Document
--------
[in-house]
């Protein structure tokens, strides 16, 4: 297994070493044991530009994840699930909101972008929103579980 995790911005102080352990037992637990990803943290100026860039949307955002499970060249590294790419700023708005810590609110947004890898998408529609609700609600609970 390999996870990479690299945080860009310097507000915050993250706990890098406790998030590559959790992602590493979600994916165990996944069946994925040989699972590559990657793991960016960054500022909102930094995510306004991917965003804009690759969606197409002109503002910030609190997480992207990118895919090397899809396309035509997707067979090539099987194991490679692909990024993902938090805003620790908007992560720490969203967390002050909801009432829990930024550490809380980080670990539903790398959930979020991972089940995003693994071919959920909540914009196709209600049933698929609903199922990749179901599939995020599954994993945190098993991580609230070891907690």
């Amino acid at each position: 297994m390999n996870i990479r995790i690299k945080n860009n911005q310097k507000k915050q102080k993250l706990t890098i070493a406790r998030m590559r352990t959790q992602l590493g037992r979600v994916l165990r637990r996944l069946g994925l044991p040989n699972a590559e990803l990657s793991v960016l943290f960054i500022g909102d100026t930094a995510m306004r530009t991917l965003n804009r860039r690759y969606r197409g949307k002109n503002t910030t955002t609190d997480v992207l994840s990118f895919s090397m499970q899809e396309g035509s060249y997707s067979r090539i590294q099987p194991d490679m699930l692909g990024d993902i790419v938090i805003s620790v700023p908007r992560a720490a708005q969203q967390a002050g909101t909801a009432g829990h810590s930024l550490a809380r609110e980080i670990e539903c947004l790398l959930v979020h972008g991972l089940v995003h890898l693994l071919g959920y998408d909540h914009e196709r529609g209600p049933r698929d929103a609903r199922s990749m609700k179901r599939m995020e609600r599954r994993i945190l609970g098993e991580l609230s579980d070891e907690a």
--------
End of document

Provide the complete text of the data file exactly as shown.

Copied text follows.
[in-house]
């Protein structure tokens, strides 16, 4: 297994070493044991530009994840699930909101972008929103579980 995790911005102080352990037992637990990803943290100026860039949307955002499970060249590294790419700023708005810590609110947004890898998408529609609700609600609970 390999996870990479690299945080860009310097507000915050993250706990890098406790998030590559959790992602590493979600994916165990996944069946994925040989699972590559990657793991960016960054500022909102930094995510306004991917965003804009690759969606197409002109503002910030609190997480992207990118895919090397899809396309035509997707067979090539099987194991490679692909990024993902938090805003620790908007992560720490969203967390002050909801009432829990930024550490809380980080670990539903790398959930979020991972089940995003693994071919959920909540914009196709209600049933698929609903199922990749179901599939995020599954994993945190098993991580609230070891907690």
């Amino acid at each position: 297994m390999n996870i990479r995790i690299k945080n860009n911005q310097k507000k915050q102080k993250l706990t890098i070493a406790r998030m590559r352990t959790q992602l590493g037992r979600v994916l165990r637990r996944l069946g994925l044991p040989n699972a590559e990803l990657s793991v960016l943290f960054i500022g909102d100026t930094a995510m306004r530009t991917l965003n804009r860039r690759y969606r197409g949307k002109n503002t910030t955002t609190d997480v992207l994840s990118f895919s090397m499970q899809e396309g035509s060249y997707s067979r090539i590294q099987p194991d490679m699930l692909g990024d993902i790419v938090i805003s620790v700023p908007r992560a720490a708005q969203q967390a002050g909101t909801a009432g829990h810590s930024l550490a809380r609110e980080i670990e539903c947004l790398l959930v979020h972008g991972l089940v995003h890898l693994l071919g959920y998408d909540h914009e196709r529609g209600p049933r698929d929103a609903r199922s990749m609700k179901r599939m995020e609600r599954r994993i945190l609970g098993e991580l609230s579980d070891e907690a």